In order to first explain my blog, you have to know a thing or two about the Passport Program for National Parks. In college I had my first encounter with the Passport in which there are divisions for various regions with all the National Parks, Monuments, and Historical Sites and upon visiting these specific places you stamp your passport with date and location to prove you’ve visited. While I know some people simply want a stamp, I hope to delve more into these national discoveries. I may not make it as far and post as often as I would like, but I hope with each post I illustrate a deeper and new found understanding of these landmarks and what their preservation means to me.
Since the only stamp available in Illinois is Lincoln’s Home, as an avid collector of stamp cancellations, I am determined to go. One aspect I admire is how much of the home has been preserved with original furnishings and re-created with various replacements from desks to rugs to drawers and everyone’s favorite: the chamber pot. Seeing a tea set perfectly displayed in the dining room gives the sense of how its former inhabitants lived and makes me wonder how people 100 years from now will see us. A worn cap on Mary Todd Lincoln’s bedroom desk reminds me of a time when a co-worker found a vest from stock that had a tag with a manufacturing date of 1910. With all the daily wear and use of clothing and all the numerous repairs I’ve had do on costumes and my own clothes, it’s thrilling to find an article of clothing that has been around four times as long as I’ve been alive. It’s even more shocking to find that Lincoln’s top hat sold for five million dollars; it’s interesting to note how something so simple can become essential and iconic.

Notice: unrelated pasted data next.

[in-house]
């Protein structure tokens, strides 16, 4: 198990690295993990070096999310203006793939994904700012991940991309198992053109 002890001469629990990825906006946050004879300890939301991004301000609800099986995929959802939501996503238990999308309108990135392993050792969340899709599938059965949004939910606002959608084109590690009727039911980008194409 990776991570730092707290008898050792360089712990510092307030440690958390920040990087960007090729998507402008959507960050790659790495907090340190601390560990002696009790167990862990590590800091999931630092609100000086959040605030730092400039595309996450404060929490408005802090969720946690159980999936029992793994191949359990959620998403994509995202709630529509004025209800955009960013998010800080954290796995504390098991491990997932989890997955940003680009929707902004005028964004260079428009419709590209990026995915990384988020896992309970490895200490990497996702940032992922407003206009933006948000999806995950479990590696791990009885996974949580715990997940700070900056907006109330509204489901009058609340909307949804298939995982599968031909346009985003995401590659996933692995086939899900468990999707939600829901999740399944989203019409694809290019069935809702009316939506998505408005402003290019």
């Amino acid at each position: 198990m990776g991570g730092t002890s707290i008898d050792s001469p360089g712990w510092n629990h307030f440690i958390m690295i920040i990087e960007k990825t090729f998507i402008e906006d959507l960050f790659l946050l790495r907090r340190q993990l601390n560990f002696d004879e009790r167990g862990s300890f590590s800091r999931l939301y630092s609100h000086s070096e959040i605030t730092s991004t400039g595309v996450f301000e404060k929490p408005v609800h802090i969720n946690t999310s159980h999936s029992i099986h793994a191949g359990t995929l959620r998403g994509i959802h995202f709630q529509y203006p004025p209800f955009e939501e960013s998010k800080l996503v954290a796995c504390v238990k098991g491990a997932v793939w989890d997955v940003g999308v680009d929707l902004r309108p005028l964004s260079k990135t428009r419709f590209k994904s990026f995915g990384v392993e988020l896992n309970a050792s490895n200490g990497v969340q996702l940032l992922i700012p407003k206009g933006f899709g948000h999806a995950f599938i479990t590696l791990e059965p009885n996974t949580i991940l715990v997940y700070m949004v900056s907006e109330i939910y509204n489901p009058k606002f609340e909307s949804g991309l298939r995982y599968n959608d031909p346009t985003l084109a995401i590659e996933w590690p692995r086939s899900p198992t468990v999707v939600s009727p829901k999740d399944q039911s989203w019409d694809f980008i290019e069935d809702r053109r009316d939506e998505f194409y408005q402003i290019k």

As an artist I’ve always had the understanding that if you ever become famous or recognized, it’s when you’re dead. The same truth seems to apply to Lincoln, who only had a 40% approval rating while president. he also struggled as a politician while participating in the well-known Lincoln-Douglas debates during the campaign for the Senate, and lost the Senate seat to Douglas. Although Lincoln is known for abolishing slavery and his presidency during the Civil War, he should also be known for his perseverance and adherence to his principals. In today’s current political climate where faith and trust in politicians has disintegrated and ideals are thrown away for personal advancement, I have an overwhelming sense of respect and admiration for a man who truly fought for justice and equality and was killed because of it.
While exploring the furnished rooms inside is intriguing, the small corner of neighborhood homes and gardens also peaks my interest. Having helped weed and plant the family garden, I appreciate and enjoy the small beds of vegetables and herbs. An apple tree with green and light red apples brings a bit of vitality and life to this home of the past. When I think of the marbles that were discovered buried in the backyard, I’m reminded of my own backyard where we buried my family dog and various pairs of glittery jellies laid in the sand box for years. I suppose that on some small scale we all leave things behind that start their own history, whether it becomes nationally recognized or not. Items left or buried are all proof of what we valued, what we did, and what we remembered, whether they are for a figure of an important time in history or for a childhood pastime.